Sometimes it’s the intangible things that I miss most—like personality, charm or a degree of sex appeal. Case in point, my Mini Cooper always looked as if it wore a smile, just for me. And I thought its black rims and racing stripes were slimming, if nothing else. Other times I long for tangible features my cars exemplified, such as its handling or color. Lord knows I loved the fact that three out of the last five vehicles I’ve owned have taken corners like a dream and have been members of the beige family—a hue perfectly suited to hide months of road grime and mud. Oddly enough, my kids were thrilled to learn that the majority of our vehicles had deep cup holders in which they were inclined to deposit an embarrassment of rocks they harvested from all over the East Coast. They were also quite fond of moonroofs and, more recently, seating that could accommodate half the marching band.

On occasion, I suppose people become attached to their cars because of sheer frugality. My husband, for instance, absolutely adored his 1960 Chevy Bel Air because it was a good beater car and he only paid $200 for it. Of course, he lovingly patched rusty holes in its side and fender with masking tape and a vat of Bondo to lengthen its life and, by extension, to continue their bromance. Apparently, there were also gaping holes in the floorboard and his baseball bats were known to have fallen through on more than one occasion. Steel plates were welded into place so they could ride off into the sunset for over 100,000 miles. True story.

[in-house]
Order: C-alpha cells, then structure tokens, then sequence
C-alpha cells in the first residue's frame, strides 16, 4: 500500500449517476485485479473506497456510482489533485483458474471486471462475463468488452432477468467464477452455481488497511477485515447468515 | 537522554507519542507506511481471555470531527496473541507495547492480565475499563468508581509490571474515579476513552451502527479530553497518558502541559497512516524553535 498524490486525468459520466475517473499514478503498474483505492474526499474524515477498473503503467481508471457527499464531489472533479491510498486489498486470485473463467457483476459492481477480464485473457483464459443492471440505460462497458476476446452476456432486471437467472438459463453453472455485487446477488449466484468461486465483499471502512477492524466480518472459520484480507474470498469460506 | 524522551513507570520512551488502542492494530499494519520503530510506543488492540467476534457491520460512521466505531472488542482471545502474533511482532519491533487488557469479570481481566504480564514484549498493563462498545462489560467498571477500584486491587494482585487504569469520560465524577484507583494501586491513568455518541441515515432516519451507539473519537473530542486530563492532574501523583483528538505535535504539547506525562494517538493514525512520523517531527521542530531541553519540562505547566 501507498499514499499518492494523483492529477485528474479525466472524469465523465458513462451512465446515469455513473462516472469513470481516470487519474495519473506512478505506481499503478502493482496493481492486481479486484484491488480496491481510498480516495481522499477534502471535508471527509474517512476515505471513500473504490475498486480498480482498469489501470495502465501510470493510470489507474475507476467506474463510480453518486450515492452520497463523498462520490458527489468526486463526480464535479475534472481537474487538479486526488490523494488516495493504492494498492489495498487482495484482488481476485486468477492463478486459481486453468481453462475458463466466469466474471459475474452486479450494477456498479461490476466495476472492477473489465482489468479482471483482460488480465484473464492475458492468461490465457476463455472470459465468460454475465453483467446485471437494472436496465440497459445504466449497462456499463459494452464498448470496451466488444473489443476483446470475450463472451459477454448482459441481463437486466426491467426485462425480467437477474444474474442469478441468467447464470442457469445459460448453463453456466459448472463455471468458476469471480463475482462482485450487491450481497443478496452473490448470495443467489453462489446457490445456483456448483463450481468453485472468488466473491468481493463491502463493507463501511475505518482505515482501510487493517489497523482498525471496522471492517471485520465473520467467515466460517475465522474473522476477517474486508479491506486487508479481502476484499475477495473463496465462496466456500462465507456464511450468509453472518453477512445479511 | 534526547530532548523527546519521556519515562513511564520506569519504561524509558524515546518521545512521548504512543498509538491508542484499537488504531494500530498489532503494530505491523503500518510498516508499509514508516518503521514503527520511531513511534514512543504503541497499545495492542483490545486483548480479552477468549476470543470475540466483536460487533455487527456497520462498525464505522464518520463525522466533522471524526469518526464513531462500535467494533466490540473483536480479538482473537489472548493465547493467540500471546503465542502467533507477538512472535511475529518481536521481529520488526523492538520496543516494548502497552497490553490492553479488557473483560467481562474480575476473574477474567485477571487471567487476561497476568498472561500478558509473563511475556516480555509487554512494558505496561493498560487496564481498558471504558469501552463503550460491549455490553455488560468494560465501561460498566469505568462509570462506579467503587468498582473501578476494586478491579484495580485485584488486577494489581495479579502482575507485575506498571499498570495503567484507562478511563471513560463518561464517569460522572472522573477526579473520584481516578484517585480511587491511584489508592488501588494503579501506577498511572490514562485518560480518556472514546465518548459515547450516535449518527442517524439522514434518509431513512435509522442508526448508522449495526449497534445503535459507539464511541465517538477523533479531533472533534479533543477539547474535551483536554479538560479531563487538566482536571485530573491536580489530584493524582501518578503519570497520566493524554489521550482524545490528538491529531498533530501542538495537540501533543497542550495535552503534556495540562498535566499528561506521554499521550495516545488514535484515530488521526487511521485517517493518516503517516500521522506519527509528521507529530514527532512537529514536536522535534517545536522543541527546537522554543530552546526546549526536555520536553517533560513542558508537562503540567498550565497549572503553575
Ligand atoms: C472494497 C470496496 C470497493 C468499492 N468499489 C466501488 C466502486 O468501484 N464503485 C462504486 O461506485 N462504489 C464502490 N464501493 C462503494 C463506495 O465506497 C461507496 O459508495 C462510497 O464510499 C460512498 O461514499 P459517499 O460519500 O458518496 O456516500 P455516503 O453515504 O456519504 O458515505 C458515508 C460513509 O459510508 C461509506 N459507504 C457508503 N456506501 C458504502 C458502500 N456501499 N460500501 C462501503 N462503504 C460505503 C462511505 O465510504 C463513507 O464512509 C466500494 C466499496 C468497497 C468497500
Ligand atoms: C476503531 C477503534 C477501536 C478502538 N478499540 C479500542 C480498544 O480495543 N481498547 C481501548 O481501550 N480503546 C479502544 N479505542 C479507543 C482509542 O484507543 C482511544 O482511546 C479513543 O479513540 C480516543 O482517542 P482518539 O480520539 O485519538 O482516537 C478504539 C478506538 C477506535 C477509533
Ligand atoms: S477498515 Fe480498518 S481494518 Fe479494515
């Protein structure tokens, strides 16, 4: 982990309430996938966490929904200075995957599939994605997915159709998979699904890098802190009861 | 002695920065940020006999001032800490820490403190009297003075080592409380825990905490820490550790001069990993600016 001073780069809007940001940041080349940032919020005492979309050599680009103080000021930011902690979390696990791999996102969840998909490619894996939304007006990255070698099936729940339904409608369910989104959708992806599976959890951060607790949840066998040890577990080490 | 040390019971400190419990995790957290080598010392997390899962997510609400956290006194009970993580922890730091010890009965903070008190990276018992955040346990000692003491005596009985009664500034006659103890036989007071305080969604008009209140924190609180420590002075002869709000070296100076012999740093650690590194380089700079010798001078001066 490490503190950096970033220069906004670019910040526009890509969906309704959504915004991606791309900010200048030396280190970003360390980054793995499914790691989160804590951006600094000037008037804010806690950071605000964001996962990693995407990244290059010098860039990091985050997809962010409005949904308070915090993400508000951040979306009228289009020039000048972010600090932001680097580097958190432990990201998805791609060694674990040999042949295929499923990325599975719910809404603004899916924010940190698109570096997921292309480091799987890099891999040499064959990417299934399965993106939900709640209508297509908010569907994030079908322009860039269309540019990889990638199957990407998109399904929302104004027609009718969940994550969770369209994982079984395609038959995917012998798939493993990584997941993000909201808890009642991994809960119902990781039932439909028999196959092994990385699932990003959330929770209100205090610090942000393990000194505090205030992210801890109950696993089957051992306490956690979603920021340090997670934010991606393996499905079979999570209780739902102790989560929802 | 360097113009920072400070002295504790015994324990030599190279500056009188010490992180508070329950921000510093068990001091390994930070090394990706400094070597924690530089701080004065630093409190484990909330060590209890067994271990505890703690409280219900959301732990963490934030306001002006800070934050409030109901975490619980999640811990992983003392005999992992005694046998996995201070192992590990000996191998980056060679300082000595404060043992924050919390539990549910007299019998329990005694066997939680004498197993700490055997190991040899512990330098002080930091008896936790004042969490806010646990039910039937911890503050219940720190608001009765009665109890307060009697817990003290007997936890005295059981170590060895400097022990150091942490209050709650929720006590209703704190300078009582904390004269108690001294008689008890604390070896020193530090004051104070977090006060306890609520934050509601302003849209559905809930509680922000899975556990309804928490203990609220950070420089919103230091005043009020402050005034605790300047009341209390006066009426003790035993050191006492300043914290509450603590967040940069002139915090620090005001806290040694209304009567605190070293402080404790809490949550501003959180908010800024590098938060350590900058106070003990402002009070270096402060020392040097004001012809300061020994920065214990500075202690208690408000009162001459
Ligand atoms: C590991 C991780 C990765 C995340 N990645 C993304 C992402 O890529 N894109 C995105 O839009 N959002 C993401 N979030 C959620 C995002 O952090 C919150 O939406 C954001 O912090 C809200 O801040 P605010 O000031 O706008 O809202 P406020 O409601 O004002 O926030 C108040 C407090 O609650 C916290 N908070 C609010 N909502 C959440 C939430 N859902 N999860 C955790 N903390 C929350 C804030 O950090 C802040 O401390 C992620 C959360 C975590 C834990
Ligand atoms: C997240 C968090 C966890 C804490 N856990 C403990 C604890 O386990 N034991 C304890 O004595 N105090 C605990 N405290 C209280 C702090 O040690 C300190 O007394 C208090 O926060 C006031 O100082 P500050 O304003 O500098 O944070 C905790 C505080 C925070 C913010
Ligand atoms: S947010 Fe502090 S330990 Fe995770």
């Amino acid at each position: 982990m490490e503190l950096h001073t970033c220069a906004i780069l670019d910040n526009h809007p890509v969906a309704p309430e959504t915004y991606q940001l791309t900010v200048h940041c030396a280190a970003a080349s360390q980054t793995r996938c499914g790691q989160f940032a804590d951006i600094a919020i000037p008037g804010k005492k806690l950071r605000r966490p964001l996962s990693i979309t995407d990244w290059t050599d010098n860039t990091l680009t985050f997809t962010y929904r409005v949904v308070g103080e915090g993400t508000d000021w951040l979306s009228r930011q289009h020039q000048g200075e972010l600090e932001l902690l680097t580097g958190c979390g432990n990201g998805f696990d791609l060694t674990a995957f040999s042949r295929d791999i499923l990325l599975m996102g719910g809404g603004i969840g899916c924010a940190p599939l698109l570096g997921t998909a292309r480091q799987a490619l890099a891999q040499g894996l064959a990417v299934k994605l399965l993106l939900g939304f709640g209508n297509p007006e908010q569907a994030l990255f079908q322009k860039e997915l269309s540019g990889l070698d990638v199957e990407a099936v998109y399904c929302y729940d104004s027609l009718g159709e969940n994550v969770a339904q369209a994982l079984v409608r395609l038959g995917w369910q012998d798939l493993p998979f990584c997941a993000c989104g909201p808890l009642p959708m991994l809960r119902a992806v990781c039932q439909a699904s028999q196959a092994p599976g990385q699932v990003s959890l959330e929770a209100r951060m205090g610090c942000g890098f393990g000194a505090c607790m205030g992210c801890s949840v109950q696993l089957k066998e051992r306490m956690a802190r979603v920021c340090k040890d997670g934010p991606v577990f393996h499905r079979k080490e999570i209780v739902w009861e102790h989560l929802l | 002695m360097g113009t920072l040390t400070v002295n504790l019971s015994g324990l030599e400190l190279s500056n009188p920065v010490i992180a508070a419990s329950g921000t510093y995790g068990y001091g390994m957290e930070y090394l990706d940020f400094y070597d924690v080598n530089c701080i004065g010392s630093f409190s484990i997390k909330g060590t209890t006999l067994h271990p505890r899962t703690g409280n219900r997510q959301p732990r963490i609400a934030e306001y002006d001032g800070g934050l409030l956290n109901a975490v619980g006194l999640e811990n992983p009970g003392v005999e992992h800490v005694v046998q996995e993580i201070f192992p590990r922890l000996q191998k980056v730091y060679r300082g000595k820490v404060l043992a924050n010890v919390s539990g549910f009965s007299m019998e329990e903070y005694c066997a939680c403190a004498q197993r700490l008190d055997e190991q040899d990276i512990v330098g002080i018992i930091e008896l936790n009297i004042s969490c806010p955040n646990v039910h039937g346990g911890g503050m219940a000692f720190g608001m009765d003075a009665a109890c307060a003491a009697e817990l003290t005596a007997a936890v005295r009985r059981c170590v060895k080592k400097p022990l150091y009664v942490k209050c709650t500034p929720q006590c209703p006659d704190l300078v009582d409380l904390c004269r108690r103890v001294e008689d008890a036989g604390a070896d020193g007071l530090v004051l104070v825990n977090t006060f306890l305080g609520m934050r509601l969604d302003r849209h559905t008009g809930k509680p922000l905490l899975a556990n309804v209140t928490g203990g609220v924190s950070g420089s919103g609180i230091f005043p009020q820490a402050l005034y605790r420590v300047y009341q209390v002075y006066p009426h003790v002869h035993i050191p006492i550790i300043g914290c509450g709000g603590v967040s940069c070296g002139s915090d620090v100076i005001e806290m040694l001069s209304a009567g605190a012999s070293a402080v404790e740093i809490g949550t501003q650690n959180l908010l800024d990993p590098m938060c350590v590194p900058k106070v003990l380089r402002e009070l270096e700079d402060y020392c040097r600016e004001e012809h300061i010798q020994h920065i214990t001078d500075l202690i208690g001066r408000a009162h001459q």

In fact, several of his cars logged more than 100,000 miles—a testament to his undying love for the vehicles in question and an unwillingness to let go. Like so many people, we get comfortable in our marriages to our 4-wheeled darlings. They “fit us” like no other and we come to know their souls—or so it’s rumored. Tiny dings or scratches in the paint get overlooked, as does fading and wear and tear of the upholstery. As the years go by, I can only hope that my husband continues to overlook my flaws as readily as he does his dear vehicles’. The jury is still out on that one.

As strange as it sounds, my heart skips a beat when I happen to pass a vehicle that resembles one of mine I recently sold or traded. I wonder how its new owner is treating it and whether or not he or she avoids potholes and brakes for squirrels. If it was a stick shift, I worry about the state of its clutch and gears. If it was a 4X4, I imagine it plowing through snowdrifts—without me.

When all is said and done, I suppose I have to learn to cope with the fact that I can’t keep every vehicle I’ve ever owned. At some point the relationship has to die. But on the bright side, I look forward to bonding with the new cars I adopt—recognizing that eventually we’ll slip into the comfortable phase of knowing each other, inside and out.